March 25, 2011
Over the years Bridgestone has reserved the Pole Position designation for select performance tires using advanced designs. They have always featured innovative tread patterns and internal construction, but what has set them apart has been their revolutionary tread compounds.
The addition of silica to a tire's tread compound has been known to improve traction and wear, but brings with it some complexity in properly mixing the rubber compound. Simply adding more of this "good thing" can make matters worse as silica doesn't bond easily to the polymers and other components in the compound mix. Bridgestone's new Potenza S-04 Pole Position is the latest Max Performance Summer tire to bear the Pole Position designation, and features Bridgestone's NanoPro-Tech tread compound chemistry. This improves the dispersion of silica throughout the tread rubber at the molecular level, allowing the engineers to use a high percentage in the S-04's tread compound.
Bridgestone helps the S-04 make the most of its compound by also optimizing the footprint pressure for improved traction and wear during hard cornering. In addition, careful placement of the tread rubber and undertread foundation layer help interlock the center rib of the tread pattern to the internal structure of the tire for improved steering response.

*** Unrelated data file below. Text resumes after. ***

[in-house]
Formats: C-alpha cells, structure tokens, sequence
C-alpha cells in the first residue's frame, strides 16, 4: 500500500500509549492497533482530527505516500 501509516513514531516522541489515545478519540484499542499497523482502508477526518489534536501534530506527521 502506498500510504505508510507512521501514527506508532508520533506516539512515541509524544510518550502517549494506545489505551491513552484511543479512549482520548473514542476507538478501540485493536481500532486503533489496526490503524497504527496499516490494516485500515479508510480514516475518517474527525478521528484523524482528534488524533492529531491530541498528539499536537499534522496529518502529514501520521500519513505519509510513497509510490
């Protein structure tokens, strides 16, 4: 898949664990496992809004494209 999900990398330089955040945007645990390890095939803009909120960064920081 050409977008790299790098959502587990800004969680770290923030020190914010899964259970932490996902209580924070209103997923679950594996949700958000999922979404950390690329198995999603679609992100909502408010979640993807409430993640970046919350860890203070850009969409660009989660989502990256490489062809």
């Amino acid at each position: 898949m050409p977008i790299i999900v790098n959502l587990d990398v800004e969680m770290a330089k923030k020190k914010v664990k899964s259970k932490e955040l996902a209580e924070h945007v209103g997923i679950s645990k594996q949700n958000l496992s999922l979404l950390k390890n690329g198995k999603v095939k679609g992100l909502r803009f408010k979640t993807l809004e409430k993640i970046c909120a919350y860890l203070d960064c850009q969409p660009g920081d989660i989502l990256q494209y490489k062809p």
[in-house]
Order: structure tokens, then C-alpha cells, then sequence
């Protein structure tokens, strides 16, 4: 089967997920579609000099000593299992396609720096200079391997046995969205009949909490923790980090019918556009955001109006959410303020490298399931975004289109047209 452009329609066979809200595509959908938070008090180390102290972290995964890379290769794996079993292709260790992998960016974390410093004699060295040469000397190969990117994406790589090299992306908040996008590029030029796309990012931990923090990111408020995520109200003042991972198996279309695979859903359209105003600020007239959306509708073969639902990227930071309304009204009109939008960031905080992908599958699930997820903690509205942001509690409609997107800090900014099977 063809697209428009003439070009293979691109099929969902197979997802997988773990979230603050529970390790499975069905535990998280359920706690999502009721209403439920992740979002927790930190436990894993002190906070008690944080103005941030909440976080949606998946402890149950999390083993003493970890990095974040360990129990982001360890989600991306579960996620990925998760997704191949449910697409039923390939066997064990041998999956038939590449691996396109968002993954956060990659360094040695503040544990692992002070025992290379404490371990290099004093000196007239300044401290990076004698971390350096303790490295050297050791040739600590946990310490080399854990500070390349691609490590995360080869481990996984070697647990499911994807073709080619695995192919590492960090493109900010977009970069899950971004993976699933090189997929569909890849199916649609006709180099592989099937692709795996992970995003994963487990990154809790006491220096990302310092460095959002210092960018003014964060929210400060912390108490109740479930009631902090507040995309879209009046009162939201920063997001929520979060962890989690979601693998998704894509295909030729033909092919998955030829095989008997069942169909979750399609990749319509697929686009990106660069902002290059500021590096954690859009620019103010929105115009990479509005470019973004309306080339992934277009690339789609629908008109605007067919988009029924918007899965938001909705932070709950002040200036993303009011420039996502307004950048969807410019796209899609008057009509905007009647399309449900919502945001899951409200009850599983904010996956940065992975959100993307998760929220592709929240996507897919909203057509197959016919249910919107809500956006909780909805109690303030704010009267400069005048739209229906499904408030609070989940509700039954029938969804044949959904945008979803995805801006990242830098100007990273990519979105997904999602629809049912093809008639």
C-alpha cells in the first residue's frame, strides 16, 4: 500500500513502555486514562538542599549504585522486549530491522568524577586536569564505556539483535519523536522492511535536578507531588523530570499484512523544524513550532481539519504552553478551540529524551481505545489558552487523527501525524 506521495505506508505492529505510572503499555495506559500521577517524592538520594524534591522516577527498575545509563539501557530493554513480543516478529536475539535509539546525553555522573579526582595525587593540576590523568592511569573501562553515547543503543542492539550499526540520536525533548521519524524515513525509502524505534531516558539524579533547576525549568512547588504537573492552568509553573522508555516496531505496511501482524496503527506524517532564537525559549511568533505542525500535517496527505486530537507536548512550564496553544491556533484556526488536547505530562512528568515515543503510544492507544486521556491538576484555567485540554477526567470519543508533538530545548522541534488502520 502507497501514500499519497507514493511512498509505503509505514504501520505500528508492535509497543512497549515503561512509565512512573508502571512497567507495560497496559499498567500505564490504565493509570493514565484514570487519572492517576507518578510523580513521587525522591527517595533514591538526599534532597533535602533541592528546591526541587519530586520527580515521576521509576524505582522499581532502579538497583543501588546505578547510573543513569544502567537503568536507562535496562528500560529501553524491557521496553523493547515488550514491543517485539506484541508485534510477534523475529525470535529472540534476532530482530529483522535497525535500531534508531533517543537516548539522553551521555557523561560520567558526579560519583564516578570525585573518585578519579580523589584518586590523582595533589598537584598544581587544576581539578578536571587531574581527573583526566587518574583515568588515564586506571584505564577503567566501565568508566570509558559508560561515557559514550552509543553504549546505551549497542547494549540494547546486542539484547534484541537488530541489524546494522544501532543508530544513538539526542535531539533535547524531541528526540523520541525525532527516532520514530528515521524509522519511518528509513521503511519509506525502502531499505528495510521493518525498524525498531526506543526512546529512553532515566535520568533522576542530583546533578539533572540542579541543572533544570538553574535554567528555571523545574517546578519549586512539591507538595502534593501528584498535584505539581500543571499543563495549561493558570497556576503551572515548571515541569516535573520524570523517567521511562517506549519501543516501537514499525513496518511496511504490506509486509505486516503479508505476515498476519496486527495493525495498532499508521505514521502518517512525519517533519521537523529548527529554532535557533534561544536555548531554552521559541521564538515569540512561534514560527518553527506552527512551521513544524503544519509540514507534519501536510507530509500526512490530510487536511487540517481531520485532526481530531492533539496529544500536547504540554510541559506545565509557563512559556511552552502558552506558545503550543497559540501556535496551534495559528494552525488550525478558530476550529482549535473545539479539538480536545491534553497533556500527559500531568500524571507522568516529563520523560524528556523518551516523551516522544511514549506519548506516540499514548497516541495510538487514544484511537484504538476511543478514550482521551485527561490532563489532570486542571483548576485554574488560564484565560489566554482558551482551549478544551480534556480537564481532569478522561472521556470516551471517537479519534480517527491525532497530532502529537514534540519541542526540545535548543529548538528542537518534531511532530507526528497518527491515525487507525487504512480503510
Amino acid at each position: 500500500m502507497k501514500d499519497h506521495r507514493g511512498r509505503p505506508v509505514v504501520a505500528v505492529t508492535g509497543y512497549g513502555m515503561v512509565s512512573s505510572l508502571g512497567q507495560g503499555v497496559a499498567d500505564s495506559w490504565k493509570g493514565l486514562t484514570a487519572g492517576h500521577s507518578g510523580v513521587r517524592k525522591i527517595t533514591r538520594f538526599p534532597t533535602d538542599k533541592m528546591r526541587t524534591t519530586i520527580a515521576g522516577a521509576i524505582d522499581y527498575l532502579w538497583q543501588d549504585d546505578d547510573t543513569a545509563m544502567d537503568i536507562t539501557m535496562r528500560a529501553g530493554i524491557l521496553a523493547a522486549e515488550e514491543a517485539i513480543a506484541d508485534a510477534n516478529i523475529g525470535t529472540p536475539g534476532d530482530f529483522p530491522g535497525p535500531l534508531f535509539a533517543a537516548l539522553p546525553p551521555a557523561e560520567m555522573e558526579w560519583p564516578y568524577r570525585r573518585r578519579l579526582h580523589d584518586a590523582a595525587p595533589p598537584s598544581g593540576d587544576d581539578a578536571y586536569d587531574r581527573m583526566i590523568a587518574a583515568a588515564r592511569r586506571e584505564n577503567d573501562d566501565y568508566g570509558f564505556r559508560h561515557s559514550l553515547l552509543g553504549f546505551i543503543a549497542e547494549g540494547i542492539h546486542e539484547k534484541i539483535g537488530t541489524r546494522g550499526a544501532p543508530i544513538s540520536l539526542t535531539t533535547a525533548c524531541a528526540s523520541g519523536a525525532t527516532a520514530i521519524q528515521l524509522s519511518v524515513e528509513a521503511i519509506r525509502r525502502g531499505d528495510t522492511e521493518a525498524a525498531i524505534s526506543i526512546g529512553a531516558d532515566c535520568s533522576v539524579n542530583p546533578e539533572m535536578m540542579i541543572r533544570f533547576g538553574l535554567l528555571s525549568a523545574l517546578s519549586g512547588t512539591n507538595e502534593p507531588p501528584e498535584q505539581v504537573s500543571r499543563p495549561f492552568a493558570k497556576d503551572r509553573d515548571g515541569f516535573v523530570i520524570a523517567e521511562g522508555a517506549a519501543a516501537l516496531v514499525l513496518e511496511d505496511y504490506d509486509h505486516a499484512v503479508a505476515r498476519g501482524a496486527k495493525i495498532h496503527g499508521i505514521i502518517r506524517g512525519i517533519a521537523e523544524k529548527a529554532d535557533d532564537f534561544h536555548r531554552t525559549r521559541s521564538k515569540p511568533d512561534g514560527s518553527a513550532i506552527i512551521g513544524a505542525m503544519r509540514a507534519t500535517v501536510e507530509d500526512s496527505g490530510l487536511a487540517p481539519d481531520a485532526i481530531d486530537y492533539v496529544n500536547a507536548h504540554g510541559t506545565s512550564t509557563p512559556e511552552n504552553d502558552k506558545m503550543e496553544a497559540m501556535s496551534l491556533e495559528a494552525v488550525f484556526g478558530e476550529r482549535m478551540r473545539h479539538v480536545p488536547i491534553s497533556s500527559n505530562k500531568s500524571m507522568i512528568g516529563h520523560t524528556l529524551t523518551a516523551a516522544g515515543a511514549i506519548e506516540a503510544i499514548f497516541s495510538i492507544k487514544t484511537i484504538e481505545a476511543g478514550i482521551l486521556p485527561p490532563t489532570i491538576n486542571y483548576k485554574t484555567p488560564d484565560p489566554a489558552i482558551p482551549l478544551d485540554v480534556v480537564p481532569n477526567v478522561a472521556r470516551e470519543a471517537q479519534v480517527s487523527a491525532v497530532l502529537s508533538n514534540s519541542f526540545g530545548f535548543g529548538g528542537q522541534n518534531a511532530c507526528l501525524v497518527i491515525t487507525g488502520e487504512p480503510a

Several members of the Tire Rack team were given an opportunity for a brief drive on the new Potenza S-04 Pole Position before it was available to the public. Our exercise showcased the tire's dry traction and steering response using several potent but heavy Audi S4 sedans riding on 245/40R18 tires. The demonstration compared the Potenza S-04 Pole Position with the Pirelli P Zero on a high-speed slalom course designed to challenge each tire's ability to change direction while accelerating.
Both tires were able to navigate the six-cone slalom at full throttle, achieving similar terminal speed at the end. The Potenza S-04 Pole Position felt well-balanced and poised, with equal levels of initial steering response, cornering grip and drive traction. In comparison, the P Zero displayed subtly quicker response to initial steering inputs, but transitioned to gentle understeer once the vehicle's weight transferred to the outboard front tire. This might have been exacerbated by some modest wheelspin of the inside front tire as we accelerated through the slalom.
Our drive was limited to the dry handling exercise, and didn't provide the opportunity to explore all of the new tire's characteristics. We're looking forward to putting the Potenza S-04 Pole Position through its paces in our comprehensive Real World Road Ride and Performance Track Drive during the 2011 test season.
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